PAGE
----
self.text_box.pack(side="top", fill="both", expand=True)
pack or grid?
You used grid for your original code and asked how to fix it. Why did I use pack for my examples?
When you use
pack, all of the configuration options can be wrapped up in a single call. With
grid along with putting the widgets in their containers you must also take care to give your various columns and rows "weight" so that they resize properly. When you are simply stacking widgets on top of each other or aligning them in a row,
pack is much easier to use.
In my GUIs, I almost always use a combination of
pack. They are both powerful, and excel at different things. The only thing to remember -- and this is crucial -- is that you can't use them in the same parent. Using your code as an example, you can't use
pack for the top_left frame and
grid for the top_right frame, since they both share the same parent. You can, however, mix them within the same application.
Once more, using grid
Ok, so maybe you really want to use
grid: maybe this is a school assignment, or maybe you just want to focus on one geometry manager at a time. That's cool. Here's how I would do it. Again, you must divide and conquer:
Start with the main frame. Replace the one statement where we pack the main container with the following lines. Notice that we have to configure the rows and columns on the parent, not the frame that we created.
self.main_container.grid(row=0, column=0, sticky="nsew")
Ok, now for the top and bottom frames. Remove the
pack, and add the following lines. You still only have a single column, but this time there are a couple of rows. Notice which row gets a weight of 1:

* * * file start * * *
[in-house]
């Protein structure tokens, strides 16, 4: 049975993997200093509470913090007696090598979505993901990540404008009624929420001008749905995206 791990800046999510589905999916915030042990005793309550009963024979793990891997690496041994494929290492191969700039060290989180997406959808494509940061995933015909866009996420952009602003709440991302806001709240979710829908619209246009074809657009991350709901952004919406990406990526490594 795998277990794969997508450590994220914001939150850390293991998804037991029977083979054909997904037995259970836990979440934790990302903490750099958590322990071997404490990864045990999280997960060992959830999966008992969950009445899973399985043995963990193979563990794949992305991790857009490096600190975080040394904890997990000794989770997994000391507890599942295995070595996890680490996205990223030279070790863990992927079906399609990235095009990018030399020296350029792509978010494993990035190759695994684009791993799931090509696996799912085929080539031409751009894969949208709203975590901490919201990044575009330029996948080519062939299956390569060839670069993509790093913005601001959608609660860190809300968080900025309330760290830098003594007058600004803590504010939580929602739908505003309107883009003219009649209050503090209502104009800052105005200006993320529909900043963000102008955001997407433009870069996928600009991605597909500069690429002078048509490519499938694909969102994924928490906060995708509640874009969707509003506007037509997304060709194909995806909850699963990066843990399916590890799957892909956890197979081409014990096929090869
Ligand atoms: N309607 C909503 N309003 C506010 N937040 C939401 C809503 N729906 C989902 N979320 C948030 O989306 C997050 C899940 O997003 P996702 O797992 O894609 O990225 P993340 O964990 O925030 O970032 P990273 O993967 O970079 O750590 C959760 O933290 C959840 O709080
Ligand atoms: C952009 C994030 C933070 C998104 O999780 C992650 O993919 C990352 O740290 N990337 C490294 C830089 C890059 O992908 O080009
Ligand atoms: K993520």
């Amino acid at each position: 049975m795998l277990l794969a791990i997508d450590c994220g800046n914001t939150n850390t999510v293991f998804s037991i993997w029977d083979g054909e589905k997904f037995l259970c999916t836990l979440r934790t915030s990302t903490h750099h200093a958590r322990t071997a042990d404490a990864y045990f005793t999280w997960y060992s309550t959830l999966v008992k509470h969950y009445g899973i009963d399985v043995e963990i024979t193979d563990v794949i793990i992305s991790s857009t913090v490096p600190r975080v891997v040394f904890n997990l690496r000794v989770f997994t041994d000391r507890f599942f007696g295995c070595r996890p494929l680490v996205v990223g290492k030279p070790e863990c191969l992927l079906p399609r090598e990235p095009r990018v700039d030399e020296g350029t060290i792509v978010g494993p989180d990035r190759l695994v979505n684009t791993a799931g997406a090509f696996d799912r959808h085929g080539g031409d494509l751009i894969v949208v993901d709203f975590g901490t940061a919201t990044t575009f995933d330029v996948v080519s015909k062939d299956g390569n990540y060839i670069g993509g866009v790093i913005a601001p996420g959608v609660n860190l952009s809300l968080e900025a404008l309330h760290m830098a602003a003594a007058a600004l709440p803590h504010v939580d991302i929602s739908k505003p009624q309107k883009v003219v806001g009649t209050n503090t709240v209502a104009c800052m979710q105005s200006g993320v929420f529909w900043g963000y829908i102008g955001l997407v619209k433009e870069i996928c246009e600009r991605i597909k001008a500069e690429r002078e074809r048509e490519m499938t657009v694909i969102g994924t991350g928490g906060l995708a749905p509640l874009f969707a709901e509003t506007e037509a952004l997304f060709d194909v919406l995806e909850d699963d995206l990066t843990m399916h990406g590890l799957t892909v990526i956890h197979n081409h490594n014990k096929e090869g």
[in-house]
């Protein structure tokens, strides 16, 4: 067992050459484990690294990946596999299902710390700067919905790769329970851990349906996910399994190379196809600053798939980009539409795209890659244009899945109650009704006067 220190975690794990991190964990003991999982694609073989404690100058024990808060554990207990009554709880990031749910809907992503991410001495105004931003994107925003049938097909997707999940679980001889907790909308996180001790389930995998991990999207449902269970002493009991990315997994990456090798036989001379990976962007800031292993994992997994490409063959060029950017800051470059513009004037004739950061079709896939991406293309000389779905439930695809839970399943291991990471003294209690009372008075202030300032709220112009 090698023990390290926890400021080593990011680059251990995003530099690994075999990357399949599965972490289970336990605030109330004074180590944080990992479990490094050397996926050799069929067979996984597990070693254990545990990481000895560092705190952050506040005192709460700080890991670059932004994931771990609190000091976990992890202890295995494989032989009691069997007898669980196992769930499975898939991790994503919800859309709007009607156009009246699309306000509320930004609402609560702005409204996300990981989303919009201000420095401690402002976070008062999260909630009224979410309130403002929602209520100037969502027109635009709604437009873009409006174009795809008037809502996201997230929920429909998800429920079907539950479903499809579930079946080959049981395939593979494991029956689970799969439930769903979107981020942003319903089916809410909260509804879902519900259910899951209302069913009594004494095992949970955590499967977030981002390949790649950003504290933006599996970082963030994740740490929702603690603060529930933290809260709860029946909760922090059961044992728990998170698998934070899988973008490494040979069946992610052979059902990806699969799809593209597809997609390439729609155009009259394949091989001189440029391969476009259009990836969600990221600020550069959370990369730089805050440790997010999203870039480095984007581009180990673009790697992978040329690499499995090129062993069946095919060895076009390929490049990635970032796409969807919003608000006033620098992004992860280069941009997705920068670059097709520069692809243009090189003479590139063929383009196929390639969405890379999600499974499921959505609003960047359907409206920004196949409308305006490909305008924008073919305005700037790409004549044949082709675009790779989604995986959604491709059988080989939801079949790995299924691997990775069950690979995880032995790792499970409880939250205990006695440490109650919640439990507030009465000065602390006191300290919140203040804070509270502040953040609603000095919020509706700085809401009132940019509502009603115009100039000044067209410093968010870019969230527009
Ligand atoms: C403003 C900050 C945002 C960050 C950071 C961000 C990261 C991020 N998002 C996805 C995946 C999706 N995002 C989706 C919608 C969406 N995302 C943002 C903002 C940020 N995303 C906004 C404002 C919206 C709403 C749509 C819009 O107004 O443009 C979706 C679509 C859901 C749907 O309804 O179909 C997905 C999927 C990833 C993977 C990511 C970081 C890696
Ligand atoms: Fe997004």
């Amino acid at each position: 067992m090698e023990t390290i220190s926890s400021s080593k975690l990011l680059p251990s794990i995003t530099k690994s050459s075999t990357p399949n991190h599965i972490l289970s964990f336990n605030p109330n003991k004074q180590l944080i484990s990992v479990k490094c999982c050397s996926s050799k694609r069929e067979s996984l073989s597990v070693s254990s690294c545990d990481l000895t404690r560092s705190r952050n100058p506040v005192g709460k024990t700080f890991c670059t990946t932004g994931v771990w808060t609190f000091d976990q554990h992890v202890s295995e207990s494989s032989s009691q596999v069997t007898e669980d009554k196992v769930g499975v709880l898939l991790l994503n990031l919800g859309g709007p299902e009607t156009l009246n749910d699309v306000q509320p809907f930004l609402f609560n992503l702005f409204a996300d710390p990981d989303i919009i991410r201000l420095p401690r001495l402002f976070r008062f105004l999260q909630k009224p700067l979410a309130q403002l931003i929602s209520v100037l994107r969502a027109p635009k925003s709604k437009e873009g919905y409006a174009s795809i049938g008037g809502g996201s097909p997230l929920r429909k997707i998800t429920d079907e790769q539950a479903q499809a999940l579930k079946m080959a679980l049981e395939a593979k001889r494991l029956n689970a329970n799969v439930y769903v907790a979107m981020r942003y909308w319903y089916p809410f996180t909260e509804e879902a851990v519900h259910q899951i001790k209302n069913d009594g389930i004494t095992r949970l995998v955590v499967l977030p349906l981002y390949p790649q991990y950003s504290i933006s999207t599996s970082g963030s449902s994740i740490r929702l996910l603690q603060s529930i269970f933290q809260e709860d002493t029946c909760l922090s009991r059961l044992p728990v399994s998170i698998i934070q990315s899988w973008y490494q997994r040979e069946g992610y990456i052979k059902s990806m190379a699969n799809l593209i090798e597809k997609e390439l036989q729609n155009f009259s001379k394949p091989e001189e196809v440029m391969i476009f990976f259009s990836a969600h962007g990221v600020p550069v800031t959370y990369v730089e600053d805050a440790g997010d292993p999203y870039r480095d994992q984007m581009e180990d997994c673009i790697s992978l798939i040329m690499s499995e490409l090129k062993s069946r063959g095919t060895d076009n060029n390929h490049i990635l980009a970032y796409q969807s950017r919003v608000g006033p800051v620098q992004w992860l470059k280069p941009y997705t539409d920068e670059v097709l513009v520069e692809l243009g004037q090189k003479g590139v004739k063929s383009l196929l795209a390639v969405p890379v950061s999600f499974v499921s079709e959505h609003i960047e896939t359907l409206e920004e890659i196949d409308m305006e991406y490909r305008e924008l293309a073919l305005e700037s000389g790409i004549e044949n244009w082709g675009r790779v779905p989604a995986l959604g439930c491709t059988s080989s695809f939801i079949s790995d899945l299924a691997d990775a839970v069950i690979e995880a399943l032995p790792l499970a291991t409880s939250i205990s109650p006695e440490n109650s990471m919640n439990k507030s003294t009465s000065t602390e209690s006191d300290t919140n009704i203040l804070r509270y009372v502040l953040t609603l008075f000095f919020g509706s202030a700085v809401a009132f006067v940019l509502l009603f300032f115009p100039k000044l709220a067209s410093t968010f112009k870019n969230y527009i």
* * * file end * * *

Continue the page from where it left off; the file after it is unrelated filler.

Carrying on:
self.top_frame.grid(row=0, column=0, sticky="ew")
The corner frames -- at last, a container with more than one column! Let's create a third column in the middle to take up all the slack. Replace the
pack statements with the following, paying close attention to what is given "weight":
self.top_left.grid(row=0, column=0, sticky="w")
self.top_right.grid(row=0, column=2, sticky="e")
Next, the labels in their frames. Since we don't need them to expand, we can keep the default weight of zero. You may think it odd that both labels are in column zero. Remember that they are in different parents, and they are the only widgets in their parents so there's only one column in each:
self.top_left_label.grid(row=0, column=0, sticky="w")
self.top_right_label.grid(row=0, column=0, sticky="e")
Finally we have the text widget which is the only widget in the bottom frame. Replace the final
pack statements with the following:
self.text_box.grid(row=0, column=0, sticky="nsew")
Laying out widgets is easy, but you have to be systematic about it. Think about what you are doing, organize your widgets into groups, and then tackle the groups one at a time. When you do that, it should become apparent which geometry manager you should use.
As you can see,
grid requires a few more lines of code but it's the right choice when you really do have a grid. In your case you had already sub-divided your GUI into sections, and so even though the end result was a grid, each section was either packed on top or below another, or to the left or right edges. In these cases,
pack is a bit easier to use since you don't have to worry about row and column weights.